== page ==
ansitape - ANSI standard tape handler
ansitape [key] [keyargs] [files]
ansitape reads and writes magnetic tapes written in ANSI standard format
(called ``Files-11'' by DEC). Tapes written by ansitape are labeled with
the first six characters of the machine name by default. Actions are
controlled by the key argument. The key is a string of characters
containing at most one function letter. Other arguments to the command
are a tape label and filenames specifying which files are to be written
onto or extracted from the tape.
Note that this version is designed to work with text files that is, those
with no more than 2044 bytes without a newline character. Binary files
are unlikely to be handled correctly on either creation or extraction.
The function portion of the key is specified by one of the following
r The named files are written at the end of the tape. The c
function implies this.
x The named files are extracted from the tape. If no file argument
is given, the entire contents of the tape are extracted. Note
that if the tape has duplicated filenames, only the last file of
a given name can be extracted.
t The names of the specified files are listed each time they occur
on the tape. If no file argument is given, all files on the tape
c Create a new tape; writing begins at the beginning of the tape
instead of after the last file. This command implies r.
The following characters may be used in addition to the letter that
selects the function desired.
f This argument allows the selection of a different tape device.
The next word in the keyargs list is taken to be the full name of
a local device on which to write the tape. The default is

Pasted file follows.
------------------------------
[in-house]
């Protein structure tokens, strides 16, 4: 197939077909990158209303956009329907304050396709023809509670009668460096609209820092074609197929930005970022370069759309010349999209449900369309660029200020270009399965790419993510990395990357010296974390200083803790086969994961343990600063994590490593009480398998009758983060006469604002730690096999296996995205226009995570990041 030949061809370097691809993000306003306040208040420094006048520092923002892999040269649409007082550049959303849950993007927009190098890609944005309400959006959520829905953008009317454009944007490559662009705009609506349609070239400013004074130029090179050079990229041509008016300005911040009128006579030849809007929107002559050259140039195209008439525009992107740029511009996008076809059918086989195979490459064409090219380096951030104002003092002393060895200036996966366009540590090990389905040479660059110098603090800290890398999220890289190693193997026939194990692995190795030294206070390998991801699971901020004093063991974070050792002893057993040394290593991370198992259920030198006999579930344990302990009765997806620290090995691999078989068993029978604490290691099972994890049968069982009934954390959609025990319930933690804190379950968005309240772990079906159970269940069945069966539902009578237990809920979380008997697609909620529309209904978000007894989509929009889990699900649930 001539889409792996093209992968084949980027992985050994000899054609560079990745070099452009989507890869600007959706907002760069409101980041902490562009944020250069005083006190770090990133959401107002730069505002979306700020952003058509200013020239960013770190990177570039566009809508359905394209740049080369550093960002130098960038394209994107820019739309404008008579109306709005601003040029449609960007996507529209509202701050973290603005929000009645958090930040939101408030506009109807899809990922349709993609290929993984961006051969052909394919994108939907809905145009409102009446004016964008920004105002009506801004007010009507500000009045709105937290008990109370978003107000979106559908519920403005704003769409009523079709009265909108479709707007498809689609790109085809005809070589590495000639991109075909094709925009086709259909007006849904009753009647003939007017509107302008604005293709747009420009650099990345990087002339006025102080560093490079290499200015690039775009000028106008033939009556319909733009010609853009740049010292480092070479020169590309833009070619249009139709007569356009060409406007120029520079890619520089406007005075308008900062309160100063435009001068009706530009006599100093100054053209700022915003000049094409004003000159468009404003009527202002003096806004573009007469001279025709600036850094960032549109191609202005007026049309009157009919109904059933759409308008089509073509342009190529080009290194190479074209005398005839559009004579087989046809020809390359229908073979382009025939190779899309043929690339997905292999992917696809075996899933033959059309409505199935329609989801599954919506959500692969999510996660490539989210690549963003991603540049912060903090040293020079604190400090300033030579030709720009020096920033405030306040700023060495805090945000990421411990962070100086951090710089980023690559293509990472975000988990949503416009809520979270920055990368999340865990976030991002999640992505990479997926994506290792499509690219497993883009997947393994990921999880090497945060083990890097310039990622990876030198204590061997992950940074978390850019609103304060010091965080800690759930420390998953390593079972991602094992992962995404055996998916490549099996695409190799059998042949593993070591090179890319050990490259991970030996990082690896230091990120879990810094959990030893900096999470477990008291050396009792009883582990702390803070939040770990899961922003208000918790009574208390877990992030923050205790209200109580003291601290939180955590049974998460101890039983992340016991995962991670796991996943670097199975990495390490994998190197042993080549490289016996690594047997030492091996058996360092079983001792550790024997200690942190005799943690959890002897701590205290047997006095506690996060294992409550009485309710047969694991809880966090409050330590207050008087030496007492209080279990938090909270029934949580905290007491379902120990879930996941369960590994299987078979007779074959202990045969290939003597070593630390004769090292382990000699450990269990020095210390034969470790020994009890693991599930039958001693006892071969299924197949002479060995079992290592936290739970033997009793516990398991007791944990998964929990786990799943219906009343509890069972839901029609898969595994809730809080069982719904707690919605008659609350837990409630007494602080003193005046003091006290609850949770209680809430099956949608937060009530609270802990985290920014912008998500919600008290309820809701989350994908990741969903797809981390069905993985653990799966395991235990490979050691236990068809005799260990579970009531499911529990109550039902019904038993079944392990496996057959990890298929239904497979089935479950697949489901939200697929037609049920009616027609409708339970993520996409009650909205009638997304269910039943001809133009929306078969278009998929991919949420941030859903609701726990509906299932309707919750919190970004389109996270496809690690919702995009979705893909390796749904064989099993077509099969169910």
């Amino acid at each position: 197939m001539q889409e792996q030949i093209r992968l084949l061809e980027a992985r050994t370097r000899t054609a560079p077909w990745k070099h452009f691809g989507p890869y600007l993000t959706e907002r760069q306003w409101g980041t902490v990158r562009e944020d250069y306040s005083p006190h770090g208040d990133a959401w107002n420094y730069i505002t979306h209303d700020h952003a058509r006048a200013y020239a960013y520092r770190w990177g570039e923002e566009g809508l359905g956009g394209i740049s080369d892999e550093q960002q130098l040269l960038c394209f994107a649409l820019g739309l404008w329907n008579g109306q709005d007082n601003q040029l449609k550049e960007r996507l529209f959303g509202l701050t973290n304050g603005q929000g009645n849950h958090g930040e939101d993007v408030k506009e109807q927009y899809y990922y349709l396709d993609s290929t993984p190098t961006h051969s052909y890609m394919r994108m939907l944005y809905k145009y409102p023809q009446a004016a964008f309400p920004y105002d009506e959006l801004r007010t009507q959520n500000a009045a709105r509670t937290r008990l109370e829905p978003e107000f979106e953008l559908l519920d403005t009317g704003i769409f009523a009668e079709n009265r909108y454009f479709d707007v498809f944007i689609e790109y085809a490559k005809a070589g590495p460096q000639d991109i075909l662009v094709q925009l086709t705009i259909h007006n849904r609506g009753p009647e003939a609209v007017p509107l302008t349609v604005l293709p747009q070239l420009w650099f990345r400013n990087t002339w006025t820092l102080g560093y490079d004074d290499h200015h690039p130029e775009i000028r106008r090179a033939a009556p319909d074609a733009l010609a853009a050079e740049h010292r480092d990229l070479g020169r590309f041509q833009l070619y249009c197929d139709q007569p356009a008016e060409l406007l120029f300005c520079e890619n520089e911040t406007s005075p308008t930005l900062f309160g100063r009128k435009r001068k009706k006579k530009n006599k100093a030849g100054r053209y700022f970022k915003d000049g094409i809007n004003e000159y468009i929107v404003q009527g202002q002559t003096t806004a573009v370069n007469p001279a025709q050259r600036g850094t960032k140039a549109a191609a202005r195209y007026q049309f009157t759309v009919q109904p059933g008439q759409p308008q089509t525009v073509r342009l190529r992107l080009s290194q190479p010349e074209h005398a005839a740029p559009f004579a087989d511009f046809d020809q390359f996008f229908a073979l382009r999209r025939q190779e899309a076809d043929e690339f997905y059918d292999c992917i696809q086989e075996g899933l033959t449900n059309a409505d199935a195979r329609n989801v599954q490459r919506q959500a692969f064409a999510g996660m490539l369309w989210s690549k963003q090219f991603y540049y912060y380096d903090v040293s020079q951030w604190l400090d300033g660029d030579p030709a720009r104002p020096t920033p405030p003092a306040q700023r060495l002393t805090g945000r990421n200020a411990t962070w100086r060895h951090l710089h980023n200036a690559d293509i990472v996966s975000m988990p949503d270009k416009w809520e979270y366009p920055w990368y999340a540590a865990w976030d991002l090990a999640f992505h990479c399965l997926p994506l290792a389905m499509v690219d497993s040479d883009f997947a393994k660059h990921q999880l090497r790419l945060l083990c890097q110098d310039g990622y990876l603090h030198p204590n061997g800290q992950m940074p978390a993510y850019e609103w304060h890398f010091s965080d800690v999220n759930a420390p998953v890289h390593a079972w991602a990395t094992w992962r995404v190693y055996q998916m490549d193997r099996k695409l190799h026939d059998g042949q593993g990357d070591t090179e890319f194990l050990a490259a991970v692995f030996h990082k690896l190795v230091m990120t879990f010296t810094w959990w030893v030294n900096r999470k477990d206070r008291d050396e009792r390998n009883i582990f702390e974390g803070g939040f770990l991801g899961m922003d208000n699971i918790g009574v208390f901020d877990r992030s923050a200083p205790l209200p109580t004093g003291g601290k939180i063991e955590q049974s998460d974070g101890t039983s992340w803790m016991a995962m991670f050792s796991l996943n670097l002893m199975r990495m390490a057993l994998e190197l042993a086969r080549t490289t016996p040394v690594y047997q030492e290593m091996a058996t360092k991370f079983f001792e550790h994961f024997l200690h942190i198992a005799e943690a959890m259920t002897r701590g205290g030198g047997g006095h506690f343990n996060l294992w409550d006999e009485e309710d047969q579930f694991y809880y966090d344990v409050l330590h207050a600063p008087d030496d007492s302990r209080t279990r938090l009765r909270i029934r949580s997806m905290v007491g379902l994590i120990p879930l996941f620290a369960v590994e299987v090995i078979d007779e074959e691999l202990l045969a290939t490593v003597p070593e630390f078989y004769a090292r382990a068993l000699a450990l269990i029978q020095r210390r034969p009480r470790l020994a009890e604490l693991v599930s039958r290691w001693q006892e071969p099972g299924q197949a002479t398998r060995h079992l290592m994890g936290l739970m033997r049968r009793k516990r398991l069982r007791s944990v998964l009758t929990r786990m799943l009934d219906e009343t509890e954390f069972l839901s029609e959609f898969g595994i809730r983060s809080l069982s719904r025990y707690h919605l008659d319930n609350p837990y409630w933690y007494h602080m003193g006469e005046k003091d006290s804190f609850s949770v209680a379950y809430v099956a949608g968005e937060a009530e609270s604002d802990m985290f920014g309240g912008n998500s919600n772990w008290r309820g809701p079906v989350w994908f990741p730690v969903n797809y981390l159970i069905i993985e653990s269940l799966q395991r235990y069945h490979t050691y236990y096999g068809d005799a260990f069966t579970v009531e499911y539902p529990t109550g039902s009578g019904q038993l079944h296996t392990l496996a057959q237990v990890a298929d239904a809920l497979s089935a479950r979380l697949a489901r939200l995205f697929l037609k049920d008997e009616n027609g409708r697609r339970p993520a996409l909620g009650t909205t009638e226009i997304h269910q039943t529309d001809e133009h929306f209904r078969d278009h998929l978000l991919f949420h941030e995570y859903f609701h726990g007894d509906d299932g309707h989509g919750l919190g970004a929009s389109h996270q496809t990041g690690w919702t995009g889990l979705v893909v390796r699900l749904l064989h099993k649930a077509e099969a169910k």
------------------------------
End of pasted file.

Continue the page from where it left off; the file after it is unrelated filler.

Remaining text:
n The n option allows the user to specify, as the next argument in
the keyargs list, a control file containing the names of files to
put on the tape. If the filename is '-', the control file will
instead be read from standard input. The control file contains
one line for each file placed on the tape. Each line has two
names, the name of the file on the local machine and its name
when placed on the tape. This allows for a convenient flattening
of hierarchies when placing them on tape. If the second name is
omitted, the UNIX filename will also be used on the tape. This
argument can only be used with the r and c functions.
l The l option allows the user to specify the label to be placed on
the tape. The next argument in the keyargs list is taken as the
tape label, which will be space padded or truncated to six
characters. This option is meaningless unless c is also
v Normally ansitape works relatively silently. The v (verbose)
option causes it to type information about each file as it
b The b option allows the user to select the block size to be used
for the tape. By default, ansitape uses the maximum block size
permitted by the ANSI standard, 2048. Some systems will permit a
much larger block size, and if large files are being put on the
tape, it may be advantageous to do so. ansitape takes the next
argument of the keyargs list as the block size for the tape.
Values below 18 or above 32k will be limited to that range. The
standard scale factors b=512 and k=1024 are accepted.
F The F flag allows ansitape to write ANSI 'D' format-fixed
record-length tapes. The next two keyargs must be the recordsize
and blocksize, with the same scale factors and range limits as
the b option. The files to be written by the F flag must be in
fixed format on the UNIX end-all lines should be exactly record-
size bytes long plus a terminating newline (which will be
discarded). Note that this is exactly the same format produced
by ansitape when reading an ANSI 'D' format tape.
ansitape will not copy directories, character or block special files,
symbolic links, sockets, or binary executables. Attempts to put these on
tape will result in warnings, and they will be skipped completely.
/dev/tape default tape drive
A warning message will be generated when a record exceeds the maximum
record length, and the affected file will be truncated.
ansitape quietly truncates names longer than 17 characters.
Multivolume tapes can be read (provided no files cross the volume
boundary) but not written.
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